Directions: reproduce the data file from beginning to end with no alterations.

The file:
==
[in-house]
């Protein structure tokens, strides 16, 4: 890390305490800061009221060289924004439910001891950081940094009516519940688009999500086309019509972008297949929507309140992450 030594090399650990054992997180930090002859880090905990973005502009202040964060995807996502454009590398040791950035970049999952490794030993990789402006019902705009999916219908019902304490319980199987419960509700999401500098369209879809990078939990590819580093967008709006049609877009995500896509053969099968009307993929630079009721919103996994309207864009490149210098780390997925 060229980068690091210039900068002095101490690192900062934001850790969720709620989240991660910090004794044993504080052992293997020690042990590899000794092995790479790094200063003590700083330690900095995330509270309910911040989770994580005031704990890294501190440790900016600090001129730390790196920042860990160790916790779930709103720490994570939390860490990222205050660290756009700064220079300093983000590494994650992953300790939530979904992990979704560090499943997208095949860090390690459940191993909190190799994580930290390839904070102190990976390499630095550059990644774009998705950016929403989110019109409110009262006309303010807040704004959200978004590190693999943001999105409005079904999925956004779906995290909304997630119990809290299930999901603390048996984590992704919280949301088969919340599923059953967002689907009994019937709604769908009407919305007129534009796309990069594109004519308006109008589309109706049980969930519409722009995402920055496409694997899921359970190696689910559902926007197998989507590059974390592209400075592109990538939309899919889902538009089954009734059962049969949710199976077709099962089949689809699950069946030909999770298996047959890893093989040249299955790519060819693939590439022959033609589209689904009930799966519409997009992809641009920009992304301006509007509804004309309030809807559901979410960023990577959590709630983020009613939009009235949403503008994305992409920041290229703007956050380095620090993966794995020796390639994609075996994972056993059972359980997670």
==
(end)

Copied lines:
[in-house]
């Protein structure tokens, strides 16, 4: 890390305490800061009221060289924004439910001891950081940094009516519940688009999500086309019509972008297949929507309140992450 030594090399650990054992997180930090002859880090905990973005502009202040964060995807996502454009590398040791950035970049999952490794030993990789402006019902705009999916219908019902304490319980199987419960509700999401500098369209879809990078939990590819580093967008709006049609877009995500896509053969099968009307993929630079009721919103996994309207864009490149210098780390997925 060229980068690091210039900068002095101490690192900062934001850790969720709620989240991660910090004794044993504080052992293997020690042990590899000794092995790479790094200063003590700083330690900095995330509270309910911040989770994580005031704990890294501190440790900016600090001129730390790196920042860990160790916790779930709103720490994570939390860490990222205050660290756009700064220079300093983000590494994650992953300790939530979904992990979704560090499943997208095949860090390690459940191993909190190799994580930290390839904070102190990976390499630095550059990644774009998705950016929403989110019109409110009262006309303010807040704004959200978004590190693999943001999105409005079904999925956004779906995290909304997630119990809290299930999901603390048996984590992704919280949301088969919340599923059953967002689907009994019937709604769908009407919305007129534009796309990069594109004519308006109008589309109706049980969930519409722009995402920055496409694997899921359970190696689910559902926007197998989507590059974390592209400075592109990538939309899919889902538009089954009734059962049969949710199976077709099962089949689809699950069946030909999770298996047959890893093989040249299955790519060819693939590439022959033609589209689904009930799966519409997009992809641009920009992304301006509007509804004309309030809807559901979410960023990577959590709630983020009613939009009235949403503008994305992409920041290229703007956050380095620090993966794995020796390639994609075996994972056993059972359980997670």